Paired Sample Test
Equity Purchase – Equity Sales
Debt Purchase – Debt Sales
- 4.073

The results showed that the FII sales were prominent in the Debt market since May 20 and not that strong in the Equity market. So the flight of FIIs from India is happening more from the Debt market and not from the equity market. 

Now to investigate whether this flight of FIIs has resulted in the recent fall of rupee, I went on to do an OLS regression estimation with the  Rupee-$ exchange rate as the dependent and the FII Net as the independent variable. The data was taken from May 20, 2013 to June 18, 2013. The result of this estimation is provided below.

OLS Result
- 0.000432
R - Square
Adj. R -Square

The result showed that the reduction in the FII Net has a significant impact on the Rupee-$ Exchange rate and has been a major reason for the Rupee depreciation. The negative beta value shows that when the FII Net falls, the rupee value increases numerically that is from 53 to 55 or from 55 to 59, indicating the rupee depreciation.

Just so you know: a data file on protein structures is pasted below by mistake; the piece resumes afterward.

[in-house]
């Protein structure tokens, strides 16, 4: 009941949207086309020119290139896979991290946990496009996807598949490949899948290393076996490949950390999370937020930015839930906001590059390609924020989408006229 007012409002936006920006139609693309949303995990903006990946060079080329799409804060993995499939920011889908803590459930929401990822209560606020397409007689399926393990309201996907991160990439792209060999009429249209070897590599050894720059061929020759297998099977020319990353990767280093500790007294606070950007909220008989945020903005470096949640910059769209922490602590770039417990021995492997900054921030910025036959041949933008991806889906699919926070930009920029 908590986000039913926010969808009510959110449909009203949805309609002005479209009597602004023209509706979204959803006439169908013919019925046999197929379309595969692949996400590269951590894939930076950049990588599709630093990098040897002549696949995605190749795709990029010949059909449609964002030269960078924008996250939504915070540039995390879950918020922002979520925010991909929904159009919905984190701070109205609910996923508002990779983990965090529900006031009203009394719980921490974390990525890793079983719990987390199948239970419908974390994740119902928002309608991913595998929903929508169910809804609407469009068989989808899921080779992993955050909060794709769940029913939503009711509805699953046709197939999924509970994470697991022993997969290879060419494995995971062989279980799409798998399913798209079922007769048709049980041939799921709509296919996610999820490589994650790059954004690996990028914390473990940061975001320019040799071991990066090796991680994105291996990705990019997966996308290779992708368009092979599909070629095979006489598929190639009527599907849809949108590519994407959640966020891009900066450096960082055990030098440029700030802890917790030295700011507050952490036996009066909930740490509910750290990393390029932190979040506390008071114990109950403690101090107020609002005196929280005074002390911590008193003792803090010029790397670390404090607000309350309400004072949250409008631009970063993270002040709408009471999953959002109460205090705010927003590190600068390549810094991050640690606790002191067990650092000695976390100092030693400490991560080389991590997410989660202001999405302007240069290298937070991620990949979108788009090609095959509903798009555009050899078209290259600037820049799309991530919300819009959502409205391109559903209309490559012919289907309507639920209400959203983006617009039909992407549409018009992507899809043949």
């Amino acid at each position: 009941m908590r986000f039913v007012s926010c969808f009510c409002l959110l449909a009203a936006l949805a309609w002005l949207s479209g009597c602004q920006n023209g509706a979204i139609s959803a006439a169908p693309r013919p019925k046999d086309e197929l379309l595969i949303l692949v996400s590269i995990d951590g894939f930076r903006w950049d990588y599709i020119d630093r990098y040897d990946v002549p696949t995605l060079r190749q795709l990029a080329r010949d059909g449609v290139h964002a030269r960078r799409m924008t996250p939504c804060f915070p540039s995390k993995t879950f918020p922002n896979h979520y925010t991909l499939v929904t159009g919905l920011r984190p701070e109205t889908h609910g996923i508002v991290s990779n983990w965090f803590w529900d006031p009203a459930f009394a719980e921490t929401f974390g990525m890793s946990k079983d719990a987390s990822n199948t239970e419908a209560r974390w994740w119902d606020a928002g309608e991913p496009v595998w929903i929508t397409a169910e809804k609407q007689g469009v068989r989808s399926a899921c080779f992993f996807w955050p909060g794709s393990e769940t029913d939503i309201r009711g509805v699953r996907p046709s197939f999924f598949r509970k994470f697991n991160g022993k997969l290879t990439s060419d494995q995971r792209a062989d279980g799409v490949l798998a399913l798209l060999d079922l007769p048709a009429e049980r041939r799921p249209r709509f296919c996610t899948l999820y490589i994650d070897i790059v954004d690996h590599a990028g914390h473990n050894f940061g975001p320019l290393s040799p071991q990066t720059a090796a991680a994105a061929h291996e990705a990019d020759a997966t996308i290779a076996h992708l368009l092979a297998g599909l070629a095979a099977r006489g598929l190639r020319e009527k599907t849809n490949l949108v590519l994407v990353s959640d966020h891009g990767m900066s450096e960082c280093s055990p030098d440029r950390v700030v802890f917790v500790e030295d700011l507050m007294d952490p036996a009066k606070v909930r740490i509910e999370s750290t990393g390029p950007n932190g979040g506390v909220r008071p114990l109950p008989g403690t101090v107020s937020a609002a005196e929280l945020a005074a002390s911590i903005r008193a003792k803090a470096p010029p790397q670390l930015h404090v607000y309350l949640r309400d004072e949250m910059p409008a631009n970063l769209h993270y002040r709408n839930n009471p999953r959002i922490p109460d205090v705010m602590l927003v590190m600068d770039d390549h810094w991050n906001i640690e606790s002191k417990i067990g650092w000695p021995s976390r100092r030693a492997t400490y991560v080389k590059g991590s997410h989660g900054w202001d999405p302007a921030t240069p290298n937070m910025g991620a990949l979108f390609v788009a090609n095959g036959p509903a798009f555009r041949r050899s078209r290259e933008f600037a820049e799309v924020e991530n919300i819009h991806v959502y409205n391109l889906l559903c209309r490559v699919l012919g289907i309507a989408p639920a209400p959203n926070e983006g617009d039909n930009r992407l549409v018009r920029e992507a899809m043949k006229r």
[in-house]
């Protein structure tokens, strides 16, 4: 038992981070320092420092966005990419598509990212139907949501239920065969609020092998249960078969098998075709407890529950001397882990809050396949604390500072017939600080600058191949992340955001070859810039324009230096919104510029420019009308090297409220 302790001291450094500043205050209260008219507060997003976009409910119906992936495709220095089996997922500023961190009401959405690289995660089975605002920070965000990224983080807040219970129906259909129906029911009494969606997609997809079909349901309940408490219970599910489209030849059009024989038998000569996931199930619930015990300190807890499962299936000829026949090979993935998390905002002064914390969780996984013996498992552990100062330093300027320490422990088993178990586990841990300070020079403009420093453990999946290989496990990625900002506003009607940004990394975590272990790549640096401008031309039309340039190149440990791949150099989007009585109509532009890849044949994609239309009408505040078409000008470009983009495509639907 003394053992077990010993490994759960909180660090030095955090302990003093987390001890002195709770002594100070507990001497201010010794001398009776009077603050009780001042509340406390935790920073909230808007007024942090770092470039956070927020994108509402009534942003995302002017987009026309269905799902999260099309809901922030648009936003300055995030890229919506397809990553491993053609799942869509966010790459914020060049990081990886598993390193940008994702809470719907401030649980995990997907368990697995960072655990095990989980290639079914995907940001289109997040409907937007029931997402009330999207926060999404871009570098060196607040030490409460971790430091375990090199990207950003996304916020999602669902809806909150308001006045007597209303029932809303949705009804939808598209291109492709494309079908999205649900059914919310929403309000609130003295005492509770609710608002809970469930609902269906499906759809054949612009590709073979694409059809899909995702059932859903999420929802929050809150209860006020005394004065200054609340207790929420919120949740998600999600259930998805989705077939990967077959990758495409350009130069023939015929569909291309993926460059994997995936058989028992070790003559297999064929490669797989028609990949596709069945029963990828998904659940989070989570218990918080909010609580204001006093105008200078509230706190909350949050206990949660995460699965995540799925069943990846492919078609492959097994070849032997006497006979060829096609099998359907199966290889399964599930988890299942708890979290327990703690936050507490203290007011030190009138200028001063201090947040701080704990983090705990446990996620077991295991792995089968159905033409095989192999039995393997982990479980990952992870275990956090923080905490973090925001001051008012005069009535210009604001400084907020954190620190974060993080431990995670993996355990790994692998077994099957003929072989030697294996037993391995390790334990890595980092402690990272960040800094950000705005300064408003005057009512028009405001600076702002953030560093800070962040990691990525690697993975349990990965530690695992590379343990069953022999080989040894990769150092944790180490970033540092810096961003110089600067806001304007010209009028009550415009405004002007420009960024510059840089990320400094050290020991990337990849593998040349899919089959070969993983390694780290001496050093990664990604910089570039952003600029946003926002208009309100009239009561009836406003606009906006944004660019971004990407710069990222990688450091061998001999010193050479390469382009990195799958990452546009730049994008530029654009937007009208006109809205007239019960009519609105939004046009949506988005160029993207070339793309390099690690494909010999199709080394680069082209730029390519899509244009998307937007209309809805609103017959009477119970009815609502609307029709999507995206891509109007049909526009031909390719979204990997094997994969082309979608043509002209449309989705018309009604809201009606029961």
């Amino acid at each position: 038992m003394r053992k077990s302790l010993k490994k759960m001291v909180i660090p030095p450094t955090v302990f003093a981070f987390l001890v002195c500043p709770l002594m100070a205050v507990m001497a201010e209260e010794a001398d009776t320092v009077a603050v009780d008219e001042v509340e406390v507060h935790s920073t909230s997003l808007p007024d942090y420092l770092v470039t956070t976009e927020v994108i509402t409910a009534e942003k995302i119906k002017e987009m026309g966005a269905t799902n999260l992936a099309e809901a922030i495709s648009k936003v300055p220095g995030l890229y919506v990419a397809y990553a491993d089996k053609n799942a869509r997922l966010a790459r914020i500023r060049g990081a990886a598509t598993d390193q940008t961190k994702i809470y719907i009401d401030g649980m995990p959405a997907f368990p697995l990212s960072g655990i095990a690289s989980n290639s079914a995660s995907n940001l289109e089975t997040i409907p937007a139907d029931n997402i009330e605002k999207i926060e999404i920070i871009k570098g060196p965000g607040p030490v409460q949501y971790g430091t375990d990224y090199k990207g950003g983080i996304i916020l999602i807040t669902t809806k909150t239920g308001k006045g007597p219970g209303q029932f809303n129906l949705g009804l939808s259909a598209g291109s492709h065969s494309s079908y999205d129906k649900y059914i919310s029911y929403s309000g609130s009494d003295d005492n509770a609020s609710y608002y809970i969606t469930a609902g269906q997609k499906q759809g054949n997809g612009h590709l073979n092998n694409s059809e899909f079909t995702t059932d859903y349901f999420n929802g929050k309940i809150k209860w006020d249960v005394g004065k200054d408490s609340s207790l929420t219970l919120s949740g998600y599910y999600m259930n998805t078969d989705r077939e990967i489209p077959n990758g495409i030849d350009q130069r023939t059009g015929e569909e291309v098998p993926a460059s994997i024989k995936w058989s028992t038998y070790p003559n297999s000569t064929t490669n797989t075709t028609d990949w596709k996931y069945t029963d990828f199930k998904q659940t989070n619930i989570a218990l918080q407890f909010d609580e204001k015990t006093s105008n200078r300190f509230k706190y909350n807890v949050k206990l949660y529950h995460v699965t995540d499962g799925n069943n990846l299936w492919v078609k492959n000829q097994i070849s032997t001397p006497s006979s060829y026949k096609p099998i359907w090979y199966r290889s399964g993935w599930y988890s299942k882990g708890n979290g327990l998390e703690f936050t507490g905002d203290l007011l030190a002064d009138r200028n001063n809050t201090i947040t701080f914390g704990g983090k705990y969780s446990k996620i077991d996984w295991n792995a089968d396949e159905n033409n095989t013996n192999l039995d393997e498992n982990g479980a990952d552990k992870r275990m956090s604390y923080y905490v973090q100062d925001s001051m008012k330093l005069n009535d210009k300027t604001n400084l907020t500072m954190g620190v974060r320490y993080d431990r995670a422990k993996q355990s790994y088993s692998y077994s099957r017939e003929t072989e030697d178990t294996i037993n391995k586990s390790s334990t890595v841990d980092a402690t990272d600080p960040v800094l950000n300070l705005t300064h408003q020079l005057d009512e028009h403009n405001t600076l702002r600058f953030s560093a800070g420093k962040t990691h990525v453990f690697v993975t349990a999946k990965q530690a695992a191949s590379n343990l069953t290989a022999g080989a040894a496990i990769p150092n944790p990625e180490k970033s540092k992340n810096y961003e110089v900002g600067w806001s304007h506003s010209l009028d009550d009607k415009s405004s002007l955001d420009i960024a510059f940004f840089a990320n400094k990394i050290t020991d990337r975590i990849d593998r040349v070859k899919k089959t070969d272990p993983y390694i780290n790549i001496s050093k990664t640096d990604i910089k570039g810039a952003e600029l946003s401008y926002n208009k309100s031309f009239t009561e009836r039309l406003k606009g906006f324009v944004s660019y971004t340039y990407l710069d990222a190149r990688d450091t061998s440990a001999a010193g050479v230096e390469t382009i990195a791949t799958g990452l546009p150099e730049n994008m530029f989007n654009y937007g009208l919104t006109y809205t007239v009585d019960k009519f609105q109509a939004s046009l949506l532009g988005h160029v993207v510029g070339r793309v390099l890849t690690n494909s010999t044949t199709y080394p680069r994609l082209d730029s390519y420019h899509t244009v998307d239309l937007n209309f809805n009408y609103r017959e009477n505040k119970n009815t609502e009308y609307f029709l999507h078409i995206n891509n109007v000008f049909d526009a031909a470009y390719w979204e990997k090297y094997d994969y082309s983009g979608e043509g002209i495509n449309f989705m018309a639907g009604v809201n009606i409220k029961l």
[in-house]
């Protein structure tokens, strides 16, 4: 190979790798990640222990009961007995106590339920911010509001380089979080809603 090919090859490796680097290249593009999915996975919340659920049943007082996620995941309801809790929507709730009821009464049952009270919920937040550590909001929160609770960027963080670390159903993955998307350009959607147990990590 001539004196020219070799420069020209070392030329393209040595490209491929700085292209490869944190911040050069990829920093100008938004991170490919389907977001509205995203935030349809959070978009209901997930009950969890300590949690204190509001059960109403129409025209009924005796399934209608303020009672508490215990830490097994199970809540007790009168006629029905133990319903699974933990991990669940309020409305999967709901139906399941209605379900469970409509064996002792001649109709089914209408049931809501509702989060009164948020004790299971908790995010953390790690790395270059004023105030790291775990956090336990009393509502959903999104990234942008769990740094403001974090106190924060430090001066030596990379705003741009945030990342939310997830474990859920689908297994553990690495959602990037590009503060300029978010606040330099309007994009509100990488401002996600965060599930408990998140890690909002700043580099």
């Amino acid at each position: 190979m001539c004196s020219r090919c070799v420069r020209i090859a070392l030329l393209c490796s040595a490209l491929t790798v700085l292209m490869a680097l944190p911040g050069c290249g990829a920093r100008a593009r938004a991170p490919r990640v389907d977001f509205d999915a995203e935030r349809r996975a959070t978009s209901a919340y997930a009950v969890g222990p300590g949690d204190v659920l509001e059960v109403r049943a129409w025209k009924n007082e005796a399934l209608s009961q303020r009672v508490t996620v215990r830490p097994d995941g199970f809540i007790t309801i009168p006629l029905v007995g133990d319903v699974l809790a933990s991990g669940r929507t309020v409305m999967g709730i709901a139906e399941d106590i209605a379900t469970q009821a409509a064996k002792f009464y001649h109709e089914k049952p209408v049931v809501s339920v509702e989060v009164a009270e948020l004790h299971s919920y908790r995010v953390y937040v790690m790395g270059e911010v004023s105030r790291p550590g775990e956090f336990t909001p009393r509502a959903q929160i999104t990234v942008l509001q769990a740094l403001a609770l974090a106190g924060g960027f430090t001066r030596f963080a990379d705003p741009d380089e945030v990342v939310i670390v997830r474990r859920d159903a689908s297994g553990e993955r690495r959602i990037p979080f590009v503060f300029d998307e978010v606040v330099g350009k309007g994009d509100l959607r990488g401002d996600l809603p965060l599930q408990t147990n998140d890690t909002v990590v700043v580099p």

Thus it could be concluded from both the analysis that the Policy reversal decision of the Fed has resulted in a flight of FIIs from India, especially from the Debt market and it is this flight that has resulted in the historic fall in the Rupee we are witnessing now. 

The Way Forward

Though the current fall in the Indian rupee is a part of a global phenomenon following the Fed's policy reversal, but neither the Government of India nor the Economic Policy makers in this country can wash their hands off from the magnitude of the damaged caused. The over reliance of India on the QE money is one of the prime reason for this major setback today. The policy paralysis and scams along with the already existing business impediments in the form of red tapism and rigid outdated laws has gloomed the investment climate in this country, which is a reason why we are witnessing such a massive flight of capital out of the country. The requirement of this hour is for the Government to stand up and provide confidence to the investors by the means of swift and visionary policy declaration that could attract the investors and bring their confidence back on the Growth Story of India. The burgeoning CAD is another major reason behind this massive fall in Rupee. Government should come out with a realistic road map to peg the CAD. If the RBI is left with any firing power, it is now that they have to show it with some aggressive operations in the market. The Rupee has to be saved if not what lies ahead will be huge debts and high inflation. The common man in this country is no longer in a position to bear another petrol, diesel or LPG price hike or to fight a double digit food inflation. But the question is who will dive in the parachute and rescue the rupee before its dead.